“Blessed is the man that endureth temptation: for when he is tried, he shall receive the crown of life, which the Lord hath promised to them that love him” – James 1:12

The late Professor the Hon. Oliver St. Clair Headley (1942 -2002) and I conceived a vision for the use of renewable energy in the Caribbean on Whit Monday in 1969.  The occasion – lunch at our house at the St. Augustine Campus, UWI, Trinidad where we were both recently appointed to the faculty, he in Chemistry and I in Biometrics (the “bio” here is agriculture and not medicine).  The challenge – limited irrigation water in the Caribbean for crop production despite an abundance of sea water. The potential solution – solar desalination.

Our discussion at lunch signalled the start of a research and development programme which led to the joint publication of three papers: (1) Oliver St. C. Headley and Springer, B. G. F. (1970) Effects of design and empirically variable parameters on solar still performance. Proceedings of the 3rd International Symposium on Fresh Water from the Sea Vol. 1. Dubrovnik, Yugoslavia. 669-677; (2) Headley, Oliver and Springer, Basil (1971) Distilled Water from Solar Stills. Journal of Chemical Education, Vol. 48; and (3)Headley O. and Springer B. G. F. (1973). A natural convection solar crop dryer. Proceedings of the ISES/UNESCO Solar Energy Conference, “The Sun in the Service of Mankind,” Paris, Paper No. V 26.  We actually registered a company Solar Energy Enterprises Ltd. for the manufacturing of solar energy application devices but the commercialisation of this never materialised, probably because of the competition for our time with our primary responsibilities at the UWI.

I left Oliver in Trinidad in 1974 to return to Barbados with my family. Whereas my interest in solar energy applications remained very much a hobby, Oliver’s interest mushroomed into a lifelong passion which led him to prominence in international solar energy circles as this extract from a World Renewable Energy Network (WREN) obituary reveals: “…He was the founder of the Caribbean Solar Energy Society, and a WREN pioneer.  For his outstanding contribution in solar thermal applications, the use of photovoltaic energy in the Caribbean and his global promotion of environmental issues, Oliver received many national and international awards. He was very actively involved in promoting renewable energy and attended all our congresses and seminars. We will all miss his enthusiasm and friendship…”

Several years after me, Oliver returned to the Cave Hill Campus of the UWI in Barbados, at which time he was well respected internationally for his diligence and success in developing renewable energy applications.  We renewed our interest and just weeks before his death in 2002 a Barbados Photovoltaic Module Assembly Plant Five-Year Business Plan was completed (30 November, 2001) which I commissioned through CBET and which was prepared by 4P Group, Inc. (Atlanta) in cooperation with Professor Oliver Headley, UWI.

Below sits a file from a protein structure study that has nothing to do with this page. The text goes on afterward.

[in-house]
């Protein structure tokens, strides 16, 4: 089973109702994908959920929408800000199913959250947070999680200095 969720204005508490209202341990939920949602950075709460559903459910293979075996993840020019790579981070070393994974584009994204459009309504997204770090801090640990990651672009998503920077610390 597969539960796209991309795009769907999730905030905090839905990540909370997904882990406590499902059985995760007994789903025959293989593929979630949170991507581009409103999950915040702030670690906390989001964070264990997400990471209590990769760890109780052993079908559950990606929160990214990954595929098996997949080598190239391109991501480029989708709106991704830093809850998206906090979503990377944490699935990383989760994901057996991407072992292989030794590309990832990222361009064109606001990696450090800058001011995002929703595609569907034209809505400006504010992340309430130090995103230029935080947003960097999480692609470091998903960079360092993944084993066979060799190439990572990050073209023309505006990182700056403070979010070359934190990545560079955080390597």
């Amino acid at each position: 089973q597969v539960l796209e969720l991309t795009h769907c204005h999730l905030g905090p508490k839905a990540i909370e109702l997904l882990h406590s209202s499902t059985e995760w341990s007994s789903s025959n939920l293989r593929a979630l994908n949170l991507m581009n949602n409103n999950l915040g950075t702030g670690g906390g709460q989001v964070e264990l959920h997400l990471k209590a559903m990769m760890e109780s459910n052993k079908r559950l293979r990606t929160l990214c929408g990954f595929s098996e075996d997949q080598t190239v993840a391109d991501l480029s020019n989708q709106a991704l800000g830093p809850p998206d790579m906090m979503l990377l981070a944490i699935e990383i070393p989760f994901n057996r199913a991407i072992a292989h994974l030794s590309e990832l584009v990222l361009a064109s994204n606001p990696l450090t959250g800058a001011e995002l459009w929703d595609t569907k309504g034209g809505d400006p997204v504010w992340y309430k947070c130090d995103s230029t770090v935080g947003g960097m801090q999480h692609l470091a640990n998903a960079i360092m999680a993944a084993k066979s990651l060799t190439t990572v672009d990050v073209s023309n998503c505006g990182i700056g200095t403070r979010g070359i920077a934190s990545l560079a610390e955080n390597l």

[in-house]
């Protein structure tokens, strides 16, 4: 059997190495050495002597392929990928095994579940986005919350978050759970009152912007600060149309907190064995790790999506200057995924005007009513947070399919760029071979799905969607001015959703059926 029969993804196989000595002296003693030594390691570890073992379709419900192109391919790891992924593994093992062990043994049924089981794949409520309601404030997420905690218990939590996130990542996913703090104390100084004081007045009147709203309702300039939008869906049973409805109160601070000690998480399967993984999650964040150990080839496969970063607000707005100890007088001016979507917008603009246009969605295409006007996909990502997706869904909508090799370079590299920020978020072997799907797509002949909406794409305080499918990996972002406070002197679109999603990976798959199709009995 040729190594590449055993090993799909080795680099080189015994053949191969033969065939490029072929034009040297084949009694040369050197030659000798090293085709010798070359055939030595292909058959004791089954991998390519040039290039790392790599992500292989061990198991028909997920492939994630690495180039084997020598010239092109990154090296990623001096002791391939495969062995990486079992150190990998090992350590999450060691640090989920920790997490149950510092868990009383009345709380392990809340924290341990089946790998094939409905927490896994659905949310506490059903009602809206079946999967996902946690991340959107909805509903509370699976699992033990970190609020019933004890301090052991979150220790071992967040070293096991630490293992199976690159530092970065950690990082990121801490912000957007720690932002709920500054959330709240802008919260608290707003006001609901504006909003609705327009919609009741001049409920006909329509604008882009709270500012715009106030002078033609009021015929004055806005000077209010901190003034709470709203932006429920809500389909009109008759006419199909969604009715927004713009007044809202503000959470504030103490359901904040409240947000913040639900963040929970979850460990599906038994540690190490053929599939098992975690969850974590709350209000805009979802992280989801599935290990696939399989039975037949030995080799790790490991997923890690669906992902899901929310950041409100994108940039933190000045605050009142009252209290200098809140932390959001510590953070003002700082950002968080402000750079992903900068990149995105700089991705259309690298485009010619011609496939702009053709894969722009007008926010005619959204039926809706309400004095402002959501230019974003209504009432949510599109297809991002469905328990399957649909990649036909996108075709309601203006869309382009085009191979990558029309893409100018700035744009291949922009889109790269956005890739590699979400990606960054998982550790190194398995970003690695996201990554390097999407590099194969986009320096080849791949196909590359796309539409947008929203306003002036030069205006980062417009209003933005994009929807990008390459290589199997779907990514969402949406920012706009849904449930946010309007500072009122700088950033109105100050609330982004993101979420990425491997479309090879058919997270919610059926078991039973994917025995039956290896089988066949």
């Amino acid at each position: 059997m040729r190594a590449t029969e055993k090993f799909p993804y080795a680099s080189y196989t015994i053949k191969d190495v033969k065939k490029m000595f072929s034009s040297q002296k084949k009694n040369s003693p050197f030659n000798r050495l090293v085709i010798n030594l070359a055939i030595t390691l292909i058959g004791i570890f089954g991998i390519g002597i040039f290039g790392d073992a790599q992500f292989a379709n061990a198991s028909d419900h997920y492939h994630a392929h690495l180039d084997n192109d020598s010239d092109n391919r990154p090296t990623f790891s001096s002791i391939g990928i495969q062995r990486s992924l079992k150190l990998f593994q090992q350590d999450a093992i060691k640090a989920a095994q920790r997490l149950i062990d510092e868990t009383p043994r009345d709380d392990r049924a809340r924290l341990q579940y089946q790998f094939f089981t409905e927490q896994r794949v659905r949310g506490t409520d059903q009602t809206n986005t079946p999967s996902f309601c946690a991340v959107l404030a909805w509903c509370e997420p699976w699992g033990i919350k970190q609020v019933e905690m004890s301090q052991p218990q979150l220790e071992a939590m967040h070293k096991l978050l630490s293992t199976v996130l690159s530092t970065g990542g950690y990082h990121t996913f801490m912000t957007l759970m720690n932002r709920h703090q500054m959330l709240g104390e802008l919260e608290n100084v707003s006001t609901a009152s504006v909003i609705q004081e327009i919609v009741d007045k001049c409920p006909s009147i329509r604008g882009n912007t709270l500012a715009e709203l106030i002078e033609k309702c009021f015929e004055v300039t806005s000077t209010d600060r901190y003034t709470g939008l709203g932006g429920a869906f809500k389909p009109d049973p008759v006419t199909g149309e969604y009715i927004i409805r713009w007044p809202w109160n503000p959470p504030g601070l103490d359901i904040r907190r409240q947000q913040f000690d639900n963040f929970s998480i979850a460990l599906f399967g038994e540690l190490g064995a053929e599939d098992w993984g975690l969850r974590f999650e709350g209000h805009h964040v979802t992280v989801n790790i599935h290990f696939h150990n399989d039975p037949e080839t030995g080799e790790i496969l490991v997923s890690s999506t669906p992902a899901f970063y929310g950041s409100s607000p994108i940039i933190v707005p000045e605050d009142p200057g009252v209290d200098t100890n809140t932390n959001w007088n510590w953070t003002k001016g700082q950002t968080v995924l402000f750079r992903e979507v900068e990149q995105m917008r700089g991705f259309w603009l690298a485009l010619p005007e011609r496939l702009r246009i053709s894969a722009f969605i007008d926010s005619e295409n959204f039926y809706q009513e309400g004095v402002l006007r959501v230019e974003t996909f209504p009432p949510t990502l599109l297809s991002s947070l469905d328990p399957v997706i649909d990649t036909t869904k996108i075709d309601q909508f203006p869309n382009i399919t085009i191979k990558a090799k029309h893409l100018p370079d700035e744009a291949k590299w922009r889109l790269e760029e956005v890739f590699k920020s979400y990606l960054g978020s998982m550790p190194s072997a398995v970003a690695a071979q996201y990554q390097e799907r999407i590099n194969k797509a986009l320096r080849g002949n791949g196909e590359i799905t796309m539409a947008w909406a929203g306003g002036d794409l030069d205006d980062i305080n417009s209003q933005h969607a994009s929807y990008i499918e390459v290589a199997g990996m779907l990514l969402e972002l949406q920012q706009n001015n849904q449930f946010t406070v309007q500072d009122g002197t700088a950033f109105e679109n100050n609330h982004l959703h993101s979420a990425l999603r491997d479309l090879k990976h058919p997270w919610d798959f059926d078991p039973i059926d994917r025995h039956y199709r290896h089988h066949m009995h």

This business plan assessed the feasibility of initially establishing and operating a 1-3 MW/year crystalline silicon photovoltaic (PV) module assembly plant in Barbados. This facility would be the PV module supplier to Barbados, the Caribbean region, and select South American countries.

Since Oliver’s passing, I have had discussions on the topic of solar electricity with many persons including: James Husbands, Managing Director, Solar Dynamics Ltd. in Barbados;  Austin Pilgrim, a Barbadian living in Canada who works with a PV plant and who would love to return to Barbados and to be involved in the PV industry; Leo Sobers a returning resident from the UK with a passion for renewable energy; Prof. Mike Scott who is a UK materials specialist with a keen interest in increasing the efficiency of solar energy applications; Dr. Raye Thomas, a solar technology specialist from Canada; Barbados Light & Power and respective Barbados governments.

The current thinking is that modules would be assembled in Barbados (manufacturing company); roofs of residential and commercial buildings would be rented for the placement of modules (solar production company or companies); and that Barbados Light & Power, as the sole distributor of electricity in Barbados, would buy the electricity from the solar production companies for the grid under the watchful eye of the Fair Trading Commission.

When I saw that the Barbados Chamber of Commerce and Industry (BCCI) was hosting a seminar on the importance of renewable energy last Friday, I very much regretted that my schedule did not permit me to be there.  I was most gratified to read in the Barbados Advocate online early last Saturday morning that local businessman Ralph ‘Bizzy’ Williams proposed that the Government and private sector should mount a manufacturing plant to assemble photovoltaic solar panels to boost the electricity supply in this country.
The BCCI, at another retreat on Friday 14 May 2010 to confirm the Revitalisation of Bridgetown Initiative and seek stakeholder support for its development, included in its “Centres of Excellence” concept to develop a new Bridgetown Barbados Brand, a Centre of Excellence for Renewable Energy.
By the way, it has been reported that the level of solar energy incident (insolation) on Barbados in one day, if efficiently collected, is enough to service the power needs of Barbados for an entire year. The path is now clear for the BL&P to buy energy from suppliers of solar energy and we look forward to the advent of the production of “solaricity” – at last.

Anyone who meets a testing challenge head-on and manages to stick it out is mighty fortunate. For such persons loyally in love with God, the reward is life and more life.